Two more thoughts about the intertwining of race, gender and class. Earlier this week I was reading about the Irish potato famine and specifically the Gregory Clause of 1847 which worsened the plight of the poor considerably (my eye lit on it because my son is called Gregory). Named after a Sir William Gregory MP, it restricted public assistance to those who possessed essentially no land, less than ¼ acre, to avoid ‘absorption by undeserving persons of a large portion of the public funds’. Interesting because of the entanglement here of class and race – the Irish of course are white but have always been treated as a sub-race by the British/English.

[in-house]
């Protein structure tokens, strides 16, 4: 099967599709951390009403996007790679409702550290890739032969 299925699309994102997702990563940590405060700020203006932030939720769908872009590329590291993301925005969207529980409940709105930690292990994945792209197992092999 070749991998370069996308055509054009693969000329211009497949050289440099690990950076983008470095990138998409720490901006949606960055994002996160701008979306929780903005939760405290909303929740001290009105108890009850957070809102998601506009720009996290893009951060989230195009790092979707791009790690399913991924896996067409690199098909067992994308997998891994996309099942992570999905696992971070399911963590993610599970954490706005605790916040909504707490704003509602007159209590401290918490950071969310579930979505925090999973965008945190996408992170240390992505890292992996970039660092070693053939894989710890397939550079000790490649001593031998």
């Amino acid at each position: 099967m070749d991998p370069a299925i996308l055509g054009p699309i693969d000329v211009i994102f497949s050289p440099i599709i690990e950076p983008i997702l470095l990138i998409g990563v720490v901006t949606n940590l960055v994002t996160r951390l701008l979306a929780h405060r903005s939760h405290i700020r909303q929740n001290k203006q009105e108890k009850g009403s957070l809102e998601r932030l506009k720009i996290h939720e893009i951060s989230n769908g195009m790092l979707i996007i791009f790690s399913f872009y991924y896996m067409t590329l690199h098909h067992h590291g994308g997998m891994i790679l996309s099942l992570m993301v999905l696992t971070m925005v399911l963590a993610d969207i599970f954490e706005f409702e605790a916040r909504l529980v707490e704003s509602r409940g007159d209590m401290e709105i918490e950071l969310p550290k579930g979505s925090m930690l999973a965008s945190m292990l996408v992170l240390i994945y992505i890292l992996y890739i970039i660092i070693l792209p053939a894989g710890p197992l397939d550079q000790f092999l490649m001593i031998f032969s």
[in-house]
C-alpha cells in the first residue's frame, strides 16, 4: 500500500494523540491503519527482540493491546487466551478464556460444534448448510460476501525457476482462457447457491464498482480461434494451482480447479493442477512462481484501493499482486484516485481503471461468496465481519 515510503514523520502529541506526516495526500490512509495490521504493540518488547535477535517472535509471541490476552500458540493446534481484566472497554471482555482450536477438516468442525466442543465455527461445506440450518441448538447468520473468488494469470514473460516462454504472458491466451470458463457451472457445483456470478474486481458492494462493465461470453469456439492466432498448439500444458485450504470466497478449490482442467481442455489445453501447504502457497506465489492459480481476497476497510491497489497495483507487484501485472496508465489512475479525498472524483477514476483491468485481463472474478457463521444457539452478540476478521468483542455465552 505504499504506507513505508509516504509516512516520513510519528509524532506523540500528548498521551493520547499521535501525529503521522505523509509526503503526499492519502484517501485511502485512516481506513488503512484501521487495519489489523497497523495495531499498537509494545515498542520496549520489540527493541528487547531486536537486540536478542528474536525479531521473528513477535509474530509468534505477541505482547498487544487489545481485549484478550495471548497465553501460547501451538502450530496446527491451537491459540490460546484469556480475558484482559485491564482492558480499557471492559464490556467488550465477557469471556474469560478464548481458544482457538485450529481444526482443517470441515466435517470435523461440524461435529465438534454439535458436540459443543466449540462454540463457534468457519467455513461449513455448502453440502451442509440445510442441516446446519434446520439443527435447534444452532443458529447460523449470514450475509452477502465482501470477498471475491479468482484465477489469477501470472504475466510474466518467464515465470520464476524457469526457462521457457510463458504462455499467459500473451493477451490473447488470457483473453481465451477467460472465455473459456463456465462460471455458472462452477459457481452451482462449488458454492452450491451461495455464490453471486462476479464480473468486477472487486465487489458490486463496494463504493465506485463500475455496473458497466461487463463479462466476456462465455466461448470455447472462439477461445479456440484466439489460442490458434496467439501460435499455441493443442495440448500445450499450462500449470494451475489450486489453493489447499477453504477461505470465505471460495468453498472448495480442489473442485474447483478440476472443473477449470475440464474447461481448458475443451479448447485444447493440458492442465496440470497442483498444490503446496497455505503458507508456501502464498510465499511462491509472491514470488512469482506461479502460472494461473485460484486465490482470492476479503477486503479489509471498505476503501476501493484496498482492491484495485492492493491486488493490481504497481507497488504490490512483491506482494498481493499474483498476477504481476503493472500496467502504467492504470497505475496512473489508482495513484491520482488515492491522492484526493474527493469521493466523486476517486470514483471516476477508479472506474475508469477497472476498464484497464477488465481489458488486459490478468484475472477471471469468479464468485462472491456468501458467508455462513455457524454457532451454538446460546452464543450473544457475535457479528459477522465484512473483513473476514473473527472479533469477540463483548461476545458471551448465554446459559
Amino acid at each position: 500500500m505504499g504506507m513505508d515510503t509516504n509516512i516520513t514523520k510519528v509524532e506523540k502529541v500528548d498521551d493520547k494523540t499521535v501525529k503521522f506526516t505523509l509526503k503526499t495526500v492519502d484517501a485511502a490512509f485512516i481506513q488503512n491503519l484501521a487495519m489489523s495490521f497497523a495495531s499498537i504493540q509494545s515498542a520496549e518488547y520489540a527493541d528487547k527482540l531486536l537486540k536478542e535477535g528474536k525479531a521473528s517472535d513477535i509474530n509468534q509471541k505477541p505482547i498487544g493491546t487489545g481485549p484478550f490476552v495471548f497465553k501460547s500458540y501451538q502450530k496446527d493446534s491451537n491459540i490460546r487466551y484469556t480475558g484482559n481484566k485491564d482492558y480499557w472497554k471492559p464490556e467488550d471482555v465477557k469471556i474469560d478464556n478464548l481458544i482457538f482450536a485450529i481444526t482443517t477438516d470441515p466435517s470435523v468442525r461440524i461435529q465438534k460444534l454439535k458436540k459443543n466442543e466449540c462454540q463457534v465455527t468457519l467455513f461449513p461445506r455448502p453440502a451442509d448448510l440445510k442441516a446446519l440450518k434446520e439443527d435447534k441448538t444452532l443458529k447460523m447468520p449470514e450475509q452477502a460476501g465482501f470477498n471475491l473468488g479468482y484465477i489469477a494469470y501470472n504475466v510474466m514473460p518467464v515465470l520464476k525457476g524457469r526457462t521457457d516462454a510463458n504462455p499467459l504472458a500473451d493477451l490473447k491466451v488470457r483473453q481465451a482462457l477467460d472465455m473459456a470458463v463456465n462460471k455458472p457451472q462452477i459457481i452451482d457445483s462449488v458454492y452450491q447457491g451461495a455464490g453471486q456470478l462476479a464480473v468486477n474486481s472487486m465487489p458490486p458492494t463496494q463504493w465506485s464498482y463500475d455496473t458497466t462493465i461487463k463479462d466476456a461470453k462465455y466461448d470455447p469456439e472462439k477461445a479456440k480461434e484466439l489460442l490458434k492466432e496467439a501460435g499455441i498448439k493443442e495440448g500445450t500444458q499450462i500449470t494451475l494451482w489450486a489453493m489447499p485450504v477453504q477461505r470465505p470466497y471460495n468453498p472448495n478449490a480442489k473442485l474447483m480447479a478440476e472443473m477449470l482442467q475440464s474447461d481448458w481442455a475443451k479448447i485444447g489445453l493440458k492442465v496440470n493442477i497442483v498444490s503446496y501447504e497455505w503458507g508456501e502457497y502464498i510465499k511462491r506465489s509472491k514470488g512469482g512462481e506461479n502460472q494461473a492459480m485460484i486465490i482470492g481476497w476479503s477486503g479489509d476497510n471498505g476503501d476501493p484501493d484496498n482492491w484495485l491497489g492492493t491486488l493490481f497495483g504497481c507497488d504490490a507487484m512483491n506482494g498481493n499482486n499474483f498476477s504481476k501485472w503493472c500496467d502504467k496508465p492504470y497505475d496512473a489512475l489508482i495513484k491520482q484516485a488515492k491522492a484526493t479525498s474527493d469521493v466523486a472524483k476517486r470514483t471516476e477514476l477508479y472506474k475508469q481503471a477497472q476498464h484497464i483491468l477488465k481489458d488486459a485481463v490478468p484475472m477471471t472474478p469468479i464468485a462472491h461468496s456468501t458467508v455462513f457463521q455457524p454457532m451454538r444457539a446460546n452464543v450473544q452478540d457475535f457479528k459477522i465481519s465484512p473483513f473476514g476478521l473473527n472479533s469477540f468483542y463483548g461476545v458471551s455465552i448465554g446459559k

Second, in choir yesterday we were singing Heinrich Schütz’s St John Passion. Of all the gospel accounts, John’s is often said to be the most anti-semitic, and I’m finding the English translation here to be very starkly so (dated 1963 in the score but I think possibly a few years older). There are constant references to ‘the Jews’ saying nasty remarks, or asking for unpleasant actions. It reflects older Bible scholarship, and the translators (Imogen Holst and Peter Pears) were musicians not theologians, but no modern translations of John’s gospel would say ‘the Jews’ – they say ‘the Jewish leaders’ or a more specific term such as ‘the Sanhedrin’ (the ruling court of leaders). I’m wrestling with the text still, but in a way it gives me hope, that ideas do shift, and that contemporary Christians, however suffused with racism (and I can name plenty), are recognising our need to move away from our historic anti-Semitism and other forms of racism.